By 1909, the American Marconi Company had a virtual monopoly on wireless communications on the West Coast. That year, a small Palo Alto company, Poulsen Wireless Telephone and Telegraph Company (soon renamed Federal Telegraph Company), emerged as a dangerous competitor.
Recent Stanford graduate Cyril Elwell was determined to be a part of the West Coast wireless revolution. Elwell’s company introduced the first commercially successful system of continuous wave wireless telegraphy, a major improvement over the widely-used Marconi spark system.
Over the next ten years, Federal engineers led by Cyril Elwell and Leonard Fuller made significant improvements to Valdemar Poulsen’s original arc transmission technology, developing high frequency, high power, and highly efficient systems. The company’s ability to design and build ever larger transmitters, along with the superior performance of Poulsen transmitters over other systems then in use, made it a major player in long distance wireless communication. Winning important contracts with the US Navy, Federal grew to more than 300 employees by its peak year, 1917.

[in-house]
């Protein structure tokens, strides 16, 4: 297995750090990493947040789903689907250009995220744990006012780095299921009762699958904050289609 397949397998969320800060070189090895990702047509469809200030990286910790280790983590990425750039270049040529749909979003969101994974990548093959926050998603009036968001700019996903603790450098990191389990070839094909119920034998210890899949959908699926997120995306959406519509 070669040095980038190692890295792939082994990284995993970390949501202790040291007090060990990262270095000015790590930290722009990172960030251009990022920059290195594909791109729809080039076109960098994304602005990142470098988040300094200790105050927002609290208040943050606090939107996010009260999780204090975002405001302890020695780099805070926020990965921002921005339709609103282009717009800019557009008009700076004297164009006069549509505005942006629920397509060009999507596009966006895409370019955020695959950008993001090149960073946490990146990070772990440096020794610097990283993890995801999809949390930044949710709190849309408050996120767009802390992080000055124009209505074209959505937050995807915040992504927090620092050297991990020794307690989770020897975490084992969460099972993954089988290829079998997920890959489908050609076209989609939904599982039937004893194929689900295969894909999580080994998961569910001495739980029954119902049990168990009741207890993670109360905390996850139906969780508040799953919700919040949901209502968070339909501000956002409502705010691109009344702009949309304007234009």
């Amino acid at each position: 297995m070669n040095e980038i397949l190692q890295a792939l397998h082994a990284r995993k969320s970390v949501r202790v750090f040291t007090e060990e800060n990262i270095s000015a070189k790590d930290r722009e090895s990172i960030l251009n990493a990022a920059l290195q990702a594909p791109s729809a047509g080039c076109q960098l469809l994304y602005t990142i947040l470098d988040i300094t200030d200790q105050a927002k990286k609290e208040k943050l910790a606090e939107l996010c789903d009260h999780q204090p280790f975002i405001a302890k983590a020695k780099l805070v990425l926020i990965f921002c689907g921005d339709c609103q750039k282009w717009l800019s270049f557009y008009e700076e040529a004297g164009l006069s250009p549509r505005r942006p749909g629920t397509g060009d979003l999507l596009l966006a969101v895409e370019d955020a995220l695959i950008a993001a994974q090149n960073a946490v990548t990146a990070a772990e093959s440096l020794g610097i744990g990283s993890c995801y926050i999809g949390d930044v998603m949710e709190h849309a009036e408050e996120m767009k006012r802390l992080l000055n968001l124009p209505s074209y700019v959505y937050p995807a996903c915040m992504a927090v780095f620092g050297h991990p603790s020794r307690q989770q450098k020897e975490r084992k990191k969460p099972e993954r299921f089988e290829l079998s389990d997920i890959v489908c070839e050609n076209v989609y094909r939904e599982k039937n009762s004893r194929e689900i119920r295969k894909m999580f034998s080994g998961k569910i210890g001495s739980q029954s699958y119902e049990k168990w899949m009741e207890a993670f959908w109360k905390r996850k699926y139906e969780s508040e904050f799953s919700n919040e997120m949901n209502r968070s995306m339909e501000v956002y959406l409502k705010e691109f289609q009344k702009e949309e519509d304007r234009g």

Ironically, the arc was made obsolete by vacuum tube technology developed in Federal’s own workshops by a team that included Lee de Forest. Federal’s other innovations included significant improvements to radio reception and loudspeakers, glass tube production, and important improvements to maritime navigation and communication.